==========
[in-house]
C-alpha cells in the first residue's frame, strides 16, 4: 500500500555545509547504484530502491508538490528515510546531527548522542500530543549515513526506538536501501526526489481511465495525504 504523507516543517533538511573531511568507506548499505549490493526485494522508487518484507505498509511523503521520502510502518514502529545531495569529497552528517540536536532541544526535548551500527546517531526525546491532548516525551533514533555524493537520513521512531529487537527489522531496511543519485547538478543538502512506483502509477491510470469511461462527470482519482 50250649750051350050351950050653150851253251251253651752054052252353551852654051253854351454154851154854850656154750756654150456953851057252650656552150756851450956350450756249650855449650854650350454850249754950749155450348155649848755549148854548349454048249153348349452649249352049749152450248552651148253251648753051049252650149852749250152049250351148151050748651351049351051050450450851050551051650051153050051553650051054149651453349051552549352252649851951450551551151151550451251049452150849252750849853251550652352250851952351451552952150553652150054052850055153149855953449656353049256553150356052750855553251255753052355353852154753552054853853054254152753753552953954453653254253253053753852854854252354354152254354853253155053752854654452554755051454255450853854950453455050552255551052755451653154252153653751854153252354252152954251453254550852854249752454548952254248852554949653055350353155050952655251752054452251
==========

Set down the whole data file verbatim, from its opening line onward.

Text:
[in-house]
C-alpha cells in the first residue's frame, strides 16, 4: 500500500555545509547504484530502491508538490528515510546531527548522542500530543549515513526506538536501501526526489481511465495525504 504523507516543517533538511573531511568507506548499505549490493526485494522508487518484507505498509511523503521520502510502518514502529545531495569529497552528517540536536532541544526535548551500527546517531526525546491532548516525551533514533555524493537520513521512531529487537527489522531496511543519485547538478543538502512506483502509477491510470469511461462527470482519482 50250649750051350050351950050653150851253251251253651752054052252353551852654051253854351454154851154854850656154750756654150456953851057252650656552150756851450956350450756249650855449650854650350454850249754950749155450348155649848755549148854548349454048249153348349452649249352049749152450248552651148253251648753051049252650149852749250152049250351148151050748651351049351051050450450851050551051650051153050051553650051054149651453349051552549352252649851951450551551151151550451251049452150849252750849853251550652352250851952351451552952150553652150054052850055153149855953449656353049256553150356052750855553251255753052355353852154753552054853853054254152753753552953954453653254253253053753852854854252354354152254354853253155053752854654452554755051454255450853854950453455050552255551052755451653154252153653751854153252354252152954251453254550852854249752454548952254248852554949653055350353155050952655251752054452251